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Angling Trust Call to Protect Salmon & Sea Trout by Ending Netting Activity
The Angling Trust has submitted a consultation response to the Environment Agency on measures to protect salmon and sea trout in Yorkshire and the North East.
Sea trout and salmon populations are experiencing serious declines. Management measures including the current Net Limitation Order (NLO) (2012), a ban on drift netting (2018) and the retention ban on salmon caught in these nets, have attempted to stabilise populations and yet observations of salmonids returning to our rivers annually are still experiencing a downward trend.
For the English rivers covered by the NLO over the next five years the status of their salmon and sea trout numbers is projected to worsen.
Research has indicated that migratory salmonoids are extremely vulnerable to inshore nets. It is important that the removal of sea trout netting does not translate to an expansion of shore-based netting for other species, such as seabass, which is likely to result in increased bycatch of migratory salmonids.
As the consultation document recognises, recreational angling for the region is worth an estimated £5.5 million and there is considerable evidence of the wider benefits of recreational angling to local economies. Further restrictions on netting, leading to a recovery in salmonid numbers returning to the rivers of Yorkshire and the North East will only increase the direct and indirect economic value to the region which already surpasses the economic benefits of the netting fishery.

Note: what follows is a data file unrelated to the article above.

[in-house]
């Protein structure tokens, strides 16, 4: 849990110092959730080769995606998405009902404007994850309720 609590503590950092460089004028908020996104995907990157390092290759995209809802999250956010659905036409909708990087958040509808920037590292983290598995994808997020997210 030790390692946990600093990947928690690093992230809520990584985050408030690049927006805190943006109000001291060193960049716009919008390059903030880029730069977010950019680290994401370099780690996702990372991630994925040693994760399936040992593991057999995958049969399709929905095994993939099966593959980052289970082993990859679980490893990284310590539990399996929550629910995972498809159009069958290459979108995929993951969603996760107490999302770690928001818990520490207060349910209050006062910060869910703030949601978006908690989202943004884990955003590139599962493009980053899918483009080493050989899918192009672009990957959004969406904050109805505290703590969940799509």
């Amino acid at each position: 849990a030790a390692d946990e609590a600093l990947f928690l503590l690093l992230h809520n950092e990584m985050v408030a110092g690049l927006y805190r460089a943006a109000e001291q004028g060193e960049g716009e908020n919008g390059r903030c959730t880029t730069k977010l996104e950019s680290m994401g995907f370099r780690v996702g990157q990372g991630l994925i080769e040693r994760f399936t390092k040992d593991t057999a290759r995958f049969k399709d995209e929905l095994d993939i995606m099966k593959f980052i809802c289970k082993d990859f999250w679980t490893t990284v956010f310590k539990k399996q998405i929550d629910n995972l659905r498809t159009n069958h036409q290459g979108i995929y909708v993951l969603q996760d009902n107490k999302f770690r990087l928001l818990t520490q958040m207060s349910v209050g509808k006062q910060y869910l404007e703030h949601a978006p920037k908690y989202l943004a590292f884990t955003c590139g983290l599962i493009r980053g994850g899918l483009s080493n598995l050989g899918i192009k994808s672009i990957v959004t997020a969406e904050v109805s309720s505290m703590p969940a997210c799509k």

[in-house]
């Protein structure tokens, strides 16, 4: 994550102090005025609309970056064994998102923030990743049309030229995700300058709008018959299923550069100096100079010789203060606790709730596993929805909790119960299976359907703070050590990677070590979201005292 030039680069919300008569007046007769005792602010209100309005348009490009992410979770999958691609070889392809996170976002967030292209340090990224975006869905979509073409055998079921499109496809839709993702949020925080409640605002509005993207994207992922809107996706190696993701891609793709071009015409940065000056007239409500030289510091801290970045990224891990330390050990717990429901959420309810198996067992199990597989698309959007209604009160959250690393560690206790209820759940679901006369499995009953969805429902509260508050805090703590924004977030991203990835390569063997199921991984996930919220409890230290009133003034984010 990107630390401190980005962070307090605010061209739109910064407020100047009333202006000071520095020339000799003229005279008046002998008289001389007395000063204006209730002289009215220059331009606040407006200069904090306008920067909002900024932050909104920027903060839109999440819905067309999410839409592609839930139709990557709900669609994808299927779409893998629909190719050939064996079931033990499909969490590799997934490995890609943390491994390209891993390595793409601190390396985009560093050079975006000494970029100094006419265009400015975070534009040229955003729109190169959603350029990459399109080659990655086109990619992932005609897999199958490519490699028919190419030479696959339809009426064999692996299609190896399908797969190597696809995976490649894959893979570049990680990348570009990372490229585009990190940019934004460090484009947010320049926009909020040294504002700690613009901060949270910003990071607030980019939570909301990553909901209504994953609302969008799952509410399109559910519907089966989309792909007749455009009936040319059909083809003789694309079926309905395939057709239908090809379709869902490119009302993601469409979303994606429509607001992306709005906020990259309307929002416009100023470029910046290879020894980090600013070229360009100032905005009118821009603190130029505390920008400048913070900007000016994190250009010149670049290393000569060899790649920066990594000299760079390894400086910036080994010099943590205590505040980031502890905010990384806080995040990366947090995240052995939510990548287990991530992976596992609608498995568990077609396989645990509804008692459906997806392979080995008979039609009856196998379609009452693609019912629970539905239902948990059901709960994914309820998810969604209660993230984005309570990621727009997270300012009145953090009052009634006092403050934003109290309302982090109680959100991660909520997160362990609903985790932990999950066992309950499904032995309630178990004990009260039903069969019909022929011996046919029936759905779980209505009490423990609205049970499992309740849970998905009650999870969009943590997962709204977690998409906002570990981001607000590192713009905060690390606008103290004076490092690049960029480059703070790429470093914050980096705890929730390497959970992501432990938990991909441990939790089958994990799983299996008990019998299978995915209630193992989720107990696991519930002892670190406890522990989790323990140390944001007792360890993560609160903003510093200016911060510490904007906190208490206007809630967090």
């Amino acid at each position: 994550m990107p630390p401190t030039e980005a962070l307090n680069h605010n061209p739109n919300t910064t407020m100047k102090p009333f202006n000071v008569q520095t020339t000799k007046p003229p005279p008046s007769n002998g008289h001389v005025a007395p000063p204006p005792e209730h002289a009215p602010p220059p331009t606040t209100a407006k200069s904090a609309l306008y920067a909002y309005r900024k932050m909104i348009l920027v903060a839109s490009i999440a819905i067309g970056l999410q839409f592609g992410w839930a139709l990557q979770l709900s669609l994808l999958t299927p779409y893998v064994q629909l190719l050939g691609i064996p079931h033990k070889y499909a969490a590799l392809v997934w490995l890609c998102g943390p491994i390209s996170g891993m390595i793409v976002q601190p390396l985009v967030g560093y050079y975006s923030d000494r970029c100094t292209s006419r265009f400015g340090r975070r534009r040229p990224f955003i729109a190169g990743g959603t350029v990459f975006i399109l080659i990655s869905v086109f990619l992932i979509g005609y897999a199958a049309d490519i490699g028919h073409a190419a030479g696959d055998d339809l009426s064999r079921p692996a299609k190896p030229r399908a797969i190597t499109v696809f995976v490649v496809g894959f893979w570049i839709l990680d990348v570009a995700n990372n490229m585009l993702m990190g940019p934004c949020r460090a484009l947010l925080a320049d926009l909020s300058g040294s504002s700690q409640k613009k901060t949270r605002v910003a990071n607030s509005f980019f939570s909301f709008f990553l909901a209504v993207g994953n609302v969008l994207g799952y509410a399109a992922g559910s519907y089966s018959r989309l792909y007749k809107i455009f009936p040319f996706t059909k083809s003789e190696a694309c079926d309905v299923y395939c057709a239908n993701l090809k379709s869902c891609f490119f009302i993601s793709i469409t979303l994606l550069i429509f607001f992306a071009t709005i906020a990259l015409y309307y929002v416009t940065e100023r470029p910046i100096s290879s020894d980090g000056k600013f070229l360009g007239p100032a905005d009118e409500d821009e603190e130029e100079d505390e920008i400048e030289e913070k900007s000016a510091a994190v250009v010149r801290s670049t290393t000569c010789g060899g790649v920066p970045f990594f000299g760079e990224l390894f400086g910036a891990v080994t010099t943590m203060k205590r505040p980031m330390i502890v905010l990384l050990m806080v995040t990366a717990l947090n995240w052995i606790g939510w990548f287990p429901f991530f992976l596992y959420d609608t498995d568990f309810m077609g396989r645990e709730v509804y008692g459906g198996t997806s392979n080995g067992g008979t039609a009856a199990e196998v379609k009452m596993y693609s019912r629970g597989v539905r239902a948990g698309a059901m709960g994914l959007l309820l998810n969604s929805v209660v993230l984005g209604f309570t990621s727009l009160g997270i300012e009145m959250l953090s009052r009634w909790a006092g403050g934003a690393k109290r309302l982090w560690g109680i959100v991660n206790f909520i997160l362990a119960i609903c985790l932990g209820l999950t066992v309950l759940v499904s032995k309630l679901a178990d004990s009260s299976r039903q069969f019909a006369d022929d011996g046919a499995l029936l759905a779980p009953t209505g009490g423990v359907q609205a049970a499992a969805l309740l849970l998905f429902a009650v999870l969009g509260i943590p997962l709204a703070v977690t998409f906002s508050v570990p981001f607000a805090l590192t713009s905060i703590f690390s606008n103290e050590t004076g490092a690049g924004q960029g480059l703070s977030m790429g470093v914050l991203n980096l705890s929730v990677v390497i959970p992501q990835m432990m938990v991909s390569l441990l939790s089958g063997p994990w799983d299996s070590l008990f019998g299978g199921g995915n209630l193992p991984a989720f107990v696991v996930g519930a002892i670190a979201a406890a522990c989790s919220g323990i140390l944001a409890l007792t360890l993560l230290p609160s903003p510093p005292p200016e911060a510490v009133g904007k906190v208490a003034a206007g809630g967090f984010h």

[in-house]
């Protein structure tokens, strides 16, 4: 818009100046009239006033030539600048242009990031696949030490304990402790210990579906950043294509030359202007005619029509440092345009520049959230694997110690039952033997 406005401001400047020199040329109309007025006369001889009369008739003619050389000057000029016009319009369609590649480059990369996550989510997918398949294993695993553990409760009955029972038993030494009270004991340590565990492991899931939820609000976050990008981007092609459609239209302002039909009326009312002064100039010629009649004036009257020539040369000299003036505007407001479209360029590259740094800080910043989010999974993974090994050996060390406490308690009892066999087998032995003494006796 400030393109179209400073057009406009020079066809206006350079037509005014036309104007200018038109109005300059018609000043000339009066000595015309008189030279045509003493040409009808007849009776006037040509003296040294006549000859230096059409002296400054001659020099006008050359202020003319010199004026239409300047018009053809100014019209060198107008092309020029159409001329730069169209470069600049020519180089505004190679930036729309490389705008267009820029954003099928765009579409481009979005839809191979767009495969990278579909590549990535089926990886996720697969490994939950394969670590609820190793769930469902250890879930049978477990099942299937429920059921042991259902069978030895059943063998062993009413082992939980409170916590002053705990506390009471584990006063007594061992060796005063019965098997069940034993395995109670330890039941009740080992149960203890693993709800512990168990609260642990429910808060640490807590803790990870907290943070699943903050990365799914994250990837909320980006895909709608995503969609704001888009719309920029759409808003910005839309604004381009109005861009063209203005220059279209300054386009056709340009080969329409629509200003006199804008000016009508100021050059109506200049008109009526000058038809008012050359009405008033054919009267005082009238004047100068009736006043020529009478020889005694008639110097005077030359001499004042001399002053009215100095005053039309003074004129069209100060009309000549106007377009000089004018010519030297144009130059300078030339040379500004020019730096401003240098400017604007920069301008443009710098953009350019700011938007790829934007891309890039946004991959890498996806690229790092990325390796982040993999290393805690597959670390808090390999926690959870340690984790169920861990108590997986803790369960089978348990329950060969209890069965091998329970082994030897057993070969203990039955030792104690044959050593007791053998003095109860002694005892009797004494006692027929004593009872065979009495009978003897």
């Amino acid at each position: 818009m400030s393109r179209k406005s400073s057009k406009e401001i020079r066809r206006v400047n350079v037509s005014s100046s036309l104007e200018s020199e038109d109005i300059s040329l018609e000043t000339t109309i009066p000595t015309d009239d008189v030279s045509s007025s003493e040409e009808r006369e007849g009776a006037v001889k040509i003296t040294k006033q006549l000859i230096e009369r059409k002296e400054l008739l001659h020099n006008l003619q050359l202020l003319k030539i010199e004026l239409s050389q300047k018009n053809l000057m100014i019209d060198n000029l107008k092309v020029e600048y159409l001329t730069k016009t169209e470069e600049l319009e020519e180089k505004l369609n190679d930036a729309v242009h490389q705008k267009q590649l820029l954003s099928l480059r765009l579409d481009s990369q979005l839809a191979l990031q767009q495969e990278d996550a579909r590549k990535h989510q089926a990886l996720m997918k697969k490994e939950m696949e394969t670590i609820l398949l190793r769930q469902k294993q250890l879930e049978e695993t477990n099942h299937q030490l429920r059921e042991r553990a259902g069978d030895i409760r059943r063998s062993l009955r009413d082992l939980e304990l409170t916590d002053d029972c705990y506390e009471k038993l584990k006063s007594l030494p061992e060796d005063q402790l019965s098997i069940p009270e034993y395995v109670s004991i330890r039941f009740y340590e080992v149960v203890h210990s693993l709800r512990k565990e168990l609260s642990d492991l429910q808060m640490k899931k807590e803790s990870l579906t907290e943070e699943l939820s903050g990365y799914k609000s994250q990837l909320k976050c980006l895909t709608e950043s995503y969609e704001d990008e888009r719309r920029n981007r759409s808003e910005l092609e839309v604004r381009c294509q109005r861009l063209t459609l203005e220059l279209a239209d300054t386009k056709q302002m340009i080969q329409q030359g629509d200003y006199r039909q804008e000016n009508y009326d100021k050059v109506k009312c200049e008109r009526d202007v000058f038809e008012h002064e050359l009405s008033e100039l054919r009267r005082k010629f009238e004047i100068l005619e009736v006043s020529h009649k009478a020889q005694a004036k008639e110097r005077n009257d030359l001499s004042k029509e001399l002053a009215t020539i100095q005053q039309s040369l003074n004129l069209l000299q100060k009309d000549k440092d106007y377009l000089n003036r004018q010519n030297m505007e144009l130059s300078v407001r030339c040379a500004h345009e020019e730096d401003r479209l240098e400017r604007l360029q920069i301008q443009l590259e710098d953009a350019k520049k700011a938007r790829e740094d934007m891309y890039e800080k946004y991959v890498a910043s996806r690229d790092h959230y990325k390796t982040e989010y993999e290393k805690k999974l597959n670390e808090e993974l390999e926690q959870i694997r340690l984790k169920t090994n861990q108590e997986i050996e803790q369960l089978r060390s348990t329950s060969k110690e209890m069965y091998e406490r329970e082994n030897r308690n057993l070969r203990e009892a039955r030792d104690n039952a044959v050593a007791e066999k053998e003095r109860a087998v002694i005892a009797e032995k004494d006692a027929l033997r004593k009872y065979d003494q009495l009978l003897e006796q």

The Angling Trust, therefore, advocate for the removal of sea trout netting as the best option for the conservation of sea trout and to remove the risk of illegal retention of Atlantic salmon. The Trust also advocates that regular stock assessments be carried out at an individual river level for salmonoids to monitor population recovery.
Stuart Singleton-White, Head of Campaigns for the Angling Trust said “The current NLO has been in force for a decade, and while it has meant the number of net licences has reduced this reduction has been far too slow and far too small. With the parlous state of salmon and sea trout stocks in England, we cannot wait for another decade or more for the remaining nets to be removed. We need to act now. We need to see an end to the netting of sea trout. This is an ideal opportunity to pay compensation to the remaining licence holders and bring this activity to an end.”
The Angling Trust are a member of the Missing Salmon Alliance – a passionate collection of conservation organisations focused on salmon.